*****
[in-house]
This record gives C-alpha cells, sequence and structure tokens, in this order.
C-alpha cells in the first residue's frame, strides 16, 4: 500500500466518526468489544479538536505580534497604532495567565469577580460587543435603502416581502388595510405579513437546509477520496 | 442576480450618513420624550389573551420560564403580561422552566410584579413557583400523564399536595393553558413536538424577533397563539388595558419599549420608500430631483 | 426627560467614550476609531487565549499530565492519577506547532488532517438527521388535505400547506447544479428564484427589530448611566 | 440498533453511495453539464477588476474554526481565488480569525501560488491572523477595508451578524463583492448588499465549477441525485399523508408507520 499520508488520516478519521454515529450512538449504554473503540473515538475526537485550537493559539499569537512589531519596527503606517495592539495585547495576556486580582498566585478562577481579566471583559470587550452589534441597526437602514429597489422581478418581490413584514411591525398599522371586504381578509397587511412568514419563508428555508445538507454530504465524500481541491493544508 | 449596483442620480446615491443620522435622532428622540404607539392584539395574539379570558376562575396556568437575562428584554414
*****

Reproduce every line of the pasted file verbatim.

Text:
[in-house]
This record gives C-alpha cells, sequence and structure tokens, in this order.
C-alpha cells in the first residue's frame, strides 16, 4: 500500500466518526468489544479538536505580534497604532495567565469577580460587543435603502416581502388595510405579513437546509477520496 | 442576480450618513420624550389573551420560564403580561422552566410584579413557583400523564399536595393553558413536538424577533397563539388595558419599549420608500430631483 | 426627560467614550476609531487565549499530565492519577506547532488532517438527521388535505400547506447544479428564484427589530448611566 | 440498533453511495453539464477588476474554526481565488480569525501560488491572523477595508451578524463583492448588499465549477441525485399523508408507520 499520508488520516478519521454515529450512538449504554473503540473515538475526537485550537493559539499569537512589531519596527503606517495592539495585547495576556486580582498566585478562577481579566471583559470587550452589534441597526437602514429597489422581478418581490413584514411591525398599522371586504381578509397587511412568514419563508428555508445538507454530504465524500481541491493544508 | 449596483442620480446615491443620522435622532428622540404607539392584539395574539379570558376562575396556568437575562428584554414